Happy MLK day to friends in the U.S.! Do you have a fun plan for the long weekend? Or taking a break from holiday traveling and relaxing at home? We are spending the weekend in Hawaii where rice is served with anything and everything! AKA my heaven!!
Rice is so fundamental to Japanese food that rice is called gohan which also means meals in Japanese. In traditional Japanese food setting, rice is served every single meal, and we have so many rice dishes from rice ball (onigiri) to omurice, fried omelet rice, to eel rice bowl (unagi don). As you could guess from the name, an eel rice bowl is a bed of rice topped with cooked eel.
Growing up, I loved eel rice bowl…more precisely, I loved the eel sauce soaked-up rice. It is sweet, luscious, and makes the rice so scary-good. As I got a couple requests from my vegetarian friends, I decided to make an eel rice bowl without eel…instead with eggplants! Just like mushroom, cooked eggplant has a juicy meaty texture which makes eggplant the perfect substitute for eel.
To be fair, eel is delicious. But finding quality fileted, pre-cooked eel (which is readily available at grocery stores in Japan) is challenging in the U.S. So using eggplant makes the dish not only vegetarian-friendly but also a low-maintenance dish to make on weekdays.
Okay, here is what you need for homemade eel sauce.
- Soy sauce
That’s it. Basically, everything is from my 10 Japanese pantry essentials list! The combination of soy sauce, mirin, and sake makes the classic sweet-and-savory Japanese flavor.
The rest is super easy. You bake eggplant in a pan and coat the eggplant with the homemade eel sauce. Ta-da! You got yourself an amazingly delicious vegetarian eel rice bowl!! The prep and hands on time are so minimal. I hope you give eggplant a chance to be your main star for one night!
Sensory Signals: Imagine You are Eating This Right Now
At a glance, it is basically an eel bowl. Cooked eggplant is warm and meaty. It has a nice bite to it. The homemade eel sauce is savory yet sweet. The caramel-y sauce coats the cooked eggplant perfectly. The rice on the bottom catches the extra eel sauce. Okay, I know you love sweetened rice with eel sauce. So get cooking!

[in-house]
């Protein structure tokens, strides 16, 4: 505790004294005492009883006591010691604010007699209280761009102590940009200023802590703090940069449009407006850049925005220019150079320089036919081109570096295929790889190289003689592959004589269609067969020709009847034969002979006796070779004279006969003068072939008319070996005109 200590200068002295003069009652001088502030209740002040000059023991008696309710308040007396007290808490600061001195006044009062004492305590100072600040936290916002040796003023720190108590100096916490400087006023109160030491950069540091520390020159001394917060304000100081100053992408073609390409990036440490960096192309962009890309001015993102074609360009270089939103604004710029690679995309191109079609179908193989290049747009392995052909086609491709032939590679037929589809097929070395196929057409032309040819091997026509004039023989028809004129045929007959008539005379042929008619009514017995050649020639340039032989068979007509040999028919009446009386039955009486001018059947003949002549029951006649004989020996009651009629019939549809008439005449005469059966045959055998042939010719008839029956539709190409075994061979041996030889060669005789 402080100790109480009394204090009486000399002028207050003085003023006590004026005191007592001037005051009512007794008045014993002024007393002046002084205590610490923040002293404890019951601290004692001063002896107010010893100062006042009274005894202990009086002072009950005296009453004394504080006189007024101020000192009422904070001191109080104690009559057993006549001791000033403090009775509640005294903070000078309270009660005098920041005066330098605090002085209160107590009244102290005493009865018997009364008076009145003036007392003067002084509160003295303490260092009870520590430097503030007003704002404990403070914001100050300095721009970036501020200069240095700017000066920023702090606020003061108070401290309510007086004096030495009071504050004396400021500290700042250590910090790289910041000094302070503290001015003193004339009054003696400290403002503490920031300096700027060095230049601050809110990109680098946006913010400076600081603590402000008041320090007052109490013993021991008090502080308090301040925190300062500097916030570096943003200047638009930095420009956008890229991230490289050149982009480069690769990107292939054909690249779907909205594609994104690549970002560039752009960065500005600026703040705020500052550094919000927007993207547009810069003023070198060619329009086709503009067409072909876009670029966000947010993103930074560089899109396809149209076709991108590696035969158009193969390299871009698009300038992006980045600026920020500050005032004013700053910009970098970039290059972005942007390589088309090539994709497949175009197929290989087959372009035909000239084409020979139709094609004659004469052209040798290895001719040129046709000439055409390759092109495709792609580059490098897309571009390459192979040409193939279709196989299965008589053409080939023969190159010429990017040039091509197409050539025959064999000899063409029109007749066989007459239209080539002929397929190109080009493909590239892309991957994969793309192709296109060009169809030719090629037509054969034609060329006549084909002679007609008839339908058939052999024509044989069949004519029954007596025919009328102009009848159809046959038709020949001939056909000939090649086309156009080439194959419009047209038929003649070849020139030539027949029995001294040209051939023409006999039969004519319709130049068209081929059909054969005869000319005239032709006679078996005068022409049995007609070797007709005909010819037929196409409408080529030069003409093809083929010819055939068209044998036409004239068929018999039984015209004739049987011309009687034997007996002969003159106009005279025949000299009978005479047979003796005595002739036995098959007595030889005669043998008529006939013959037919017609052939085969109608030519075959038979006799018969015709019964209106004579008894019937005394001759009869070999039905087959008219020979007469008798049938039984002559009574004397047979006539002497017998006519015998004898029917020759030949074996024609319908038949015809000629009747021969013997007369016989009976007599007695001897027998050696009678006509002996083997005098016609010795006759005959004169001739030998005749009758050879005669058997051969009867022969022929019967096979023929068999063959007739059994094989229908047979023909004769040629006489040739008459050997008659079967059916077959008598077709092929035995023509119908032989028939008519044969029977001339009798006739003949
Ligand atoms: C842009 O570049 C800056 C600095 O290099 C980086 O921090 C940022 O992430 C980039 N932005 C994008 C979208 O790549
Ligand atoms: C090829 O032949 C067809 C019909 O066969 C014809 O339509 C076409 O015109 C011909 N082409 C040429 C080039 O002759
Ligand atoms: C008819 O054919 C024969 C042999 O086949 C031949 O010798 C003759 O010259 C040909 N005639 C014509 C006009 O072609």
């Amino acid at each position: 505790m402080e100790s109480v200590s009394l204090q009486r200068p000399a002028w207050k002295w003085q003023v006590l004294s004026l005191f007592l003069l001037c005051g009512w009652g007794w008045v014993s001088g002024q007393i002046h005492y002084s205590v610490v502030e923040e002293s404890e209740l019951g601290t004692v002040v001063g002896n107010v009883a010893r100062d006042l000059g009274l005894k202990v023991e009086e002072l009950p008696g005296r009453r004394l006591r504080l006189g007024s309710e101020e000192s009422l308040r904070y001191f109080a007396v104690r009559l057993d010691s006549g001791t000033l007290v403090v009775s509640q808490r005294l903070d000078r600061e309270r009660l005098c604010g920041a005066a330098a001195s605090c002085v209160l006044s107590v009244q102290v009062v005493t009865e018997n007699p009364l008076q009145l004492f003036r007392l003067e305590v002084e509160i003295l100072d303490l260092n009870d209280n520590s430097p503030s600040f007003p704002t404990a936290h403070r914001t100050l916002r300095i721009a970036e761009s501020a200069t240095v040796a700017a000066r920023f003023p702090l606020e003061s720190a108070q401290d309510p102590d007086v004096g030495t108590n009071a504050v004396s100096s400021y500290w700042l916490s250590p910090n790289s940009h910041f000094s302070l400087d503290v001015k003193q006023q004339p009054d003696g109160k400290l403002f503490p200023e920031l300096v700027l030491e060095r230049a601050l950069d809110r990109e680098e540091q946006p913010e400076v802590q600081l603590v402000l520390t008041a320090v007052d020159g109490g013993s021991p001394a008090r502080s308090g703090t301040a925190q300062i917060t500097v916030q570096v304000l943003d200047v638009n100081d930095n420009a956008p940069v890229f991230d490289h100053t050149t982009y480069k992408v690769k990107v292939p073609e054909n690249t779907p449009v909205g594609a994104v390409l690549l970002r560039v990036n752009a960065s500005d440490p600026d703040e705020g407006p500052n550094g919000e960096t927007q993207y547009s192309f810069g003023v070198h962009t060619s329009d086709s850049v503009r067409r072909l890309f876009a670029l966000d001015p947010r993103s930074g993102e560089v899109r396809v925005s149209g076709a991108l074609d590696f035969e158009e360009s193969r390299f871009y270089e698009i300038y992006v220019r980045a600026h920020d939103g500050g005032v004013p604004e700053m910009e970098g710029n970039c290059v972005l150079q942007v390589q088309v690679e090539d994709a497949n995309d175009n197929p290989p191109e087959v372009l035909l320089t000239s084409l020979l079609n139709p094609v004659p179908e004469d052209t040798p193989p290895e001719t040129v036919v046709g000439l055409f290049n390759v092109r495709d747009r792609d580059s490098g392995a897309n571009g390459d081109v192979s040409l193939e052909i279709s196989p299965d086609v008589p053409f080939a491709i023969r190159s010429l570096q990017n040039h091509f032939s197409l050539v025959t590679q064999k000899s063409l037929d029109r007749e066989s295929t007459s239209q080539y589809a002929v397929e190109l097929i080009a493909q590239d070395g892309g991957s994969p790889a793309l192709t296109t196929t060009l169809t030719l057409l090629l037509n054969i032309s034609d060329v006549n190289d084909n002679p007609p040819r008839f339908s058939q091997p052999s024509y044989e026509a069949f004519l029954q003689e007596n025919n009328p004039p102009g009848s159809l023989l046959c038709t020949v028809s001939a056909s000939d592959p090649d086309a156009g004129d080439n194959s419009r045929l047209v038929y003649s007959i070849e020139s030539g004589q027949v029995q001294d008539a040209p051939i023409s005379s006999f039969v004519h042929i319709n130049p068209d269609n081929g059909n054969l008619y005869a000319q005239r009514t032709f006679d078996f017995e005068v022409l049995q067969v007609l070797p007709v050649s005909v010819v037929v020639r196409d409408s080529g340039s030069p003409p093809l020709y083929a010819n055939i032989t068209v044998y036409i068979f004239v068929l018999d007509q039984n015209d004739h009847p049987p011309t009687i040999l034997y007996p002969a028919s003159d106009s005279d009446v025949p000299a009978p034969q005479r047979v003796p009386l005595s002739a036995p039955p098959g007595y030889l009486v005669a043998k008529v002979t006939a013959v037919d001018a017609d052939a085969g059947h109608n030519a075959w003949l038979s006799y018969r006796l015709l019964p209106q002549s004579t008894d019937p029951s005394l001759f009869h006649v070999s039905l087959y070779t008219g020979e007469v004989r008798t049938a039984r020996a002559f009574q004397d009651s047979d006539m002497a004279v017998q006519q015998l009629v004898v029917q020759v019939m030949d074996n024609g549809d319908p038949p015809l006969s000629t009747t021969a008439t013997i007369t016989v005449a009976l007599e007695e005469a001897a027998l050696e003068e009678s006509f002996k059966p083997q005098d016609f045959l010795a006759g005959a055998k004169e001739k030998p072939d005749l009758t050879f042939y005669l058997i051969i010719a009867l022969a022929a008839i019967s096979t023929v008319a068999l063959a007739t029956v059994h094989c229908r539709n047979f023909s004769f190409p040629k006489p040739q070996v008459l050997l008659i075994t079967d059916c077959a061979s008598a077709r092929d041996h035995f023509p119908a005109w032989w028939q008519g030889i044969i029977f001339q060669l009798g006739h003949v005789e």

Vegetarian Eel rice bowl will make both vegetarian and meat-lovers happy and satisfied! You will be addicted to this super-quick homemade eel sauce!
- 6 Japanese eggplant If Japanese eggplant is not available, small regular eggplant (4) will work perfectly!
- 1 cup cooked rice
- 4 sheets thinly sliced nori (dried seaweed) Optional
- 4 tbsp soy sauce
- 3 tbsp mirin
- 2 tbsp sake
- 2 tbsp sugar
To prepare eel sauce, combine mirin and sake in a small sauce pan and bring it to a boil.
Reduce the heat to low and add soy sauce and sugar. Do not boil as soy sauce and sugar will burn. Cook for about 10 minutes, stirring occasionally. Set it aside.
Peel eggplant skin with peeler. Cut eggplants lengthwise. Add a few small cuts to eggplants so the eel sauce can soak in better.
Wrap the eggplants in plastic wrap and cook in microwave for 3 minutes until slightly softened.
Add 1/2 tbsp of olive oil to a medium pan and cook the eggplant over medium heat for about 5 minutes. Flip and cook 3 minutes.
Reduce the heat to low and add the eel sauce. Use a spoon to coat the eggplant with the sauce. Cook another minute.
Place rice to a serving bowl and top the rice with the cooked eggplant. Add thinly sliced nori and green onion for garnish.
- The ingredients do not include the olive oil used for cooking eggplant.
- <<GF alert!>> To make this dish gluten free, you can use gluten-free soy sauce or coconut aminos.
Did you make this? Share your chirashi sushi bowl on Instagram and tag with #HungryRis!
Let me know if you have any questions and comments about the recipe!